For example, President Trump agreed to donate $1 Million to the charity of Warren’s choice if a DNA test showed she was a Native American. In fact, Warren’s DNA test disclosed that she is, indeed, 1/1000th+- Native American. President Trump would do well to recognize the DNA test and pay 1/1000th of $1 Million to the National Indigenous Women’s Resource Center, Warren’s charity of choice, to set this precedent.

    In the meantime, I’m holding my DNA test results close to the vest for future consideration and recommend everyone do the same. In our current bizarre everyday cartoon, ironically, our DNA could save us from the tyranny of other ‘omnipotent moral busybodies’.

  4. Sen. Elizabeth Warren’s attempt to fend off critics about her Native American ancestry
    Purporting to Show 0.1 to 1.6% Native Ancestry…………Wow.

    Maybe the Senator should spend some time out west with some of the Indigenous Americans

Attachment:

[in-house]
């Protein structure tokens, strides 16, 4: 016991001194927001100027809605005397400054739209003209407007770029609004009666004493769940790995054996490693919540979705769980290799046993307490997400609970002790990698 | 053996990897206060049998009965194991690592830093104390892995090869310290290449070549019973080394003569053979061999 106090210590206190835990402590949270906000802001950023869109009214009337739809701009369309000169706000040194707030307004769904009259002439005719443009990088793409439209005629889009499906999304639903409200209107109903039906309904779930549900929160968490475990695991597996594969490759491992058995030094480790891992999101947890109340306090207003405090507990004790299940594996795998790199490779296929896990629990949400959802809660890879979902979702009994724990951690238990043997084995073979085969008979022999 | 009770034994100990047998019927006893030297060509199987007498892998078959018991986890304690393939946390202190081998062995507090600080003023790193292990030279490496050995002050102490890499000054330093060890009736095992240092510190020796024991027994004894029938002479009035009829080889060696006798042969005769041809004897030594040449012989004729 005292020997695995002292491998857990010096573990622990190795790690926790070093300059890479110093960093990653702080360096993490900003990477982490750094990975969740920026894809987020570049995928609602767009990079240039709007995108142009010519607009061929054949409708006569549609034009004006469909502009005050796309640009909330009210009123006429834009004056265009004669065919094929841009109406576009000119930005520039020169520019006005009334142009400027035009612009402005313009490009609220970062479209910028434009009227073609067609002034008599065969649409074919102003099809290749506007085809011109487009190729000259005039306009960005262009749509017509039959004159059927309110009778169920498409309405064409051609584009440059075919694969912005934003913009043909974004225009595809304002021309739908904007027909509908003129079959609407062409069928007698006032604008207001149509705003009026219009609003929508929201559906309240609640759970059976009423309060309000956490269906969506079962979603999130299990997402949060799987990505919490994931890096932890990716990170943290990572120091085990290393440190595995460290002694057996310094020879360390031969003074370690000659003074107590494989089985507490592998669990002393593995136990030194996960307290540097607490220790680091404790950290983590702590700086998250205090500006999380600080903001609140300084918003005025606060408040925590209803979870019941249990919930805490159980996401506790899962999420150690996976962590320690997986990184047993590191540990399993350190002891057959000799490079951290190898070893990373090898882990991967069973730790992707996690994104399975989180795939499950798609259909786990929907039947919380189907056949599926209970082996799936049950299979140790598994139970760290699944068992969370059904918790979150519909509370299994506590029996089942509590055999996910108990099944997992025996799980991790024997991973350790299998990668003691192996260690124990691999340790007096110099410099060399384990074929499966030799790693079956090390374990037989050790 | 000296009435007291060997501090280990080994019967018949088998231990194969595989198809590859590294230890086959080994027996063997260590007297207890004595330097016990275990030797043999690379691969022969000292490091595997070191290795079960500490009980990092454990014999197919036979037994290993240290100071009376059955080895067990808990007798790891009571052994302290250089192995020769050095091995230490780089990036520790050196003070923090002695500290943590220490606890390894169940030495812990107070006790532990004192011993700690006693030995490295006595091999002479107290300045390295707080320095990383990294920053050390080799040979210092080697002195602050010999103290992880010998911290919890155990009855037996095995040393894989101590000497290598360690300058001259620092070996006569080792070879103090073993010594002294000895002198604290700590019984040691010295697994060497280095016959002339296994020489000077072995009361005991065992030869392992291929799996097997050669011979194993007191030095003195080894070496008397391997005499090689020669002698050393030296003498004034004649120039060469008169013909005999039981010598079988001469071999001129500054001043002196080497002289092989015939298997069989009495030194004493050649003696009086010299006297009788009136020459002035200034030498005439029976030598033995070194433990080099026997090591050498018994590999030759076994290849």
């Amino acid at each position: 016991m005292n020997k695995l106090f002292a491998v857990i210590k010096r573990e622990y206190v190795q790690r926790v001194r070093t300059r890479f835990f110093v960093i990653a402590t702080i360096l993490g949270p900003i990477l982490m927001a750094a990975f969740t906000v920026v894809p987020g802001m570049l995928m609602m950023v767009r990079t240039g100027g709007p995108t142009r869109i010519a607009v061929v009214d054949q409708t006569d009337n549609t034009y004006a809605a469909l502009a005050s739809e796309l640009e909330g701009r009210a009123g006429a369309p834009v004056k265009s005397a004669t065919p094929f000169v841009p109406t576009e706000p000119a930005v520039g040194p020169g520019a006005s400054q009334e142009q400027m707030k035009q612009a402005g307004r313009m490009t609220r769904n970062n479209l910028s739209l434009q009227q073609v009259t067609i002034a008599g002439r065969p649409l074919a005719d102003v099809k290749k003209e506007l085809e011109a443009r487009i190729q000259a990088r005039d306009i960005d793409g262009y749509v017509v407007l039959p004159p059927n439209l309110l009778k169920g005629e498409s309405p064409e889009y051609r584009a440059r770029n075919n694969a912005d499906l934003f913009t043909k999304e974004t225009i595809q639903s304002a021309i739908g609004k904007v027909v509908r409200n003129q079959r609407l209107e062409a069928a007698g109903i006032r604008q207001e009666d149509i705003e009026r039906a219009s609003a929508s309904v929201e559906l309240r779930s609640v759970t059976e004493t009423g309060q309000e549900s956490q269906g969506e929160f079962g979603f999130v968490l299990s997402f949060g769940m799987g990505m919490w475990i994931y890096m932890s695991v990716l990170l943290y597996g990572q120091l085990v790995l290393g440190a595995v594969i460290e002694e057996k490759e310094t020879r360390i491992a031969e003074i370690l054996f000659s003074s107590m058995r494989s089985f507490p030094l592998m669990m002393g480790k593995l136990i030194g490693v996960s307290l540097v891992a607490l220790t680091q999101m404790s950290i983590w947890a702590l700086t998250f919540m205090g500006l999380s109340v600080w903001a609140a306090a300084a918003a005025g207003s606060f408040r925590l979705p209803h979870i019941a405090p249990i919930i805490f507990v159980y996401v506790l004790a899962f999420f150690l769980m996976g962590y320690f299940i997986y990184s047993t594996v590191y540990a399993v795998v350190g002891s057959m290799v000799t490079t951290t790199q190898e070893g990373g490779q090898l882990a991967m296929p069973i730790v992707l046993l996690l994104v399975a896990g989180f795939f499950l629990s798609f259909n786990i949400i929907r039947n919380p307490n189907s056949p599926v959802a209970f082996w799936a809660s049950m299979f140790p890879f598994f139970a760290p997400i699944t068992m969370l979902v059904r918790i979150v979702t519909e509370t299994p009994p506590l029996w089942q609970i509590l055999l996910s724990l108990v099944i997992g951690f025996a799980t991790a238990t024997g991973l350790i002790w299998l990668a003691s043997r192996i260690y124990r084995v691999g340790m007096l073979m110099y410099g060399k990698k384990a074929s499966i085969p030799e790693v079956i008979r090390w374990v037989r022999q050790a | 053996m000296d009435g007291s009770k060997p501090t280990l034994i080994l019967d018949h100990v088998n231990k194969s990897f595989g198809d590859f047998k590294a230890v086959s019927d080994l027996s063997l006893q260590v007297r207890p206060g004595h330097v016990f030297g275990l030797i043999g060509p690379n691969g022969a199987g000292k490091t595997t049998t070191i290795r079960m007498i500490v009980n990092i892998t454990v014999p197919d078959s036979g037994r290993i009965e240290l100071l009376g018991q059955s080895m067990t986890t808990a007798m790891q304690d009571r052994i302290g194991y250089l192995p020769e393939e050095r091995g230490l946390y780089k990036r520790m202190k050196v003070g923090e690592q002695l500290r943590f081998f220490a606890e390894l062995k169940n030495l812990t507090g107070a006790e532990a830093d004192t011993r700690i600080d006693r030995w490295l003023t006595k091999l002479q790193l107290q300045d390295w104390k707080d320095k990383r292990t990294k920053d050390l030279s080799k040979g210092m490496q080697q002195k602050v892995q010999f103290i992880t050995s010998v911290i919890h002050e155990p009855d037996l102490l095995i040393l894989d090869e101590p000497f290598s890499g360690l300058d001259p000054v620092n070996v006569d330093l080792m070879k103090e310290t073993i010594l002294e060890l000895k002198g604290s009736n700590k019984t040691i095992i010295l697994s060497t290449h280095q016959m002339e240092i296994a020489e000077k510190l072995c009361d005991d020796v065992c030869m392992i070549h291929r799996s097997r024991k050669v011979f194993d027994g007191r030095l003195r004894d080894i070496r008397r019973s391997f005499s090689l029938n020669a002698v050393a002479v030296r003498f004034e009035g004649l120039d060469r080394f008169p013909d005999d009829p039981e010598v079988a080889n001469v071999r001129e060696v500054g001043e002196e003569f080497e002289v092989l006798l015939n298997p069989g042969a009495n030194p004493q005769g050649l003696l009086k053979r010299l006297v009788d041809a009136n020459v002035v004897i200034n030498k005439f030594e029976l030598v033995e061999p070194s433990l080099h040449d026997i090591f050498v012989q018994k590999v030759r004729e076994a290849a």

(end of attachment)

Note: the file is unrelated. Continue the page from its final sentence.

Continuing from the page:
to see how we have treated them over the years…….It’s shameful,” Illegals ” are treated better
    she should hold her head in shame ……….. but Liberals have to shame.

    They won’t be going to Harvard Law School…….. Liz !!.

    • I have done a lot of DNA testing. 0.02% is not enough to be considered even slightly valid for anything. Most testing companies require about 50 times that amount to even list ethnicity at 1%.

      The SNP’s, (“Single nucleotide polymorphisms, frequently called SNPs (pronounced “snips”), are the most common type of genetic variation among people. Each SNP represents a difference in a single DNA building block, called a nucleotide. Most commonly, these variations are found in the DNA between genes”) probably have less than 10 reads which is also not considered reliable.

      Ethnicity passage is random and is reduced by a minimum of 50% with each generation. Mom or Dad,100%, son or daughter, 50%, grand son or daughter, 25%,12.5% and so on.

      How many generation are needed to get down to 0.02%

      The only possible statement Warren could truthfully make is perhaps a very distant grandparent was from the First people. (Native American) Not checking a block stating she is a person of color or Native American.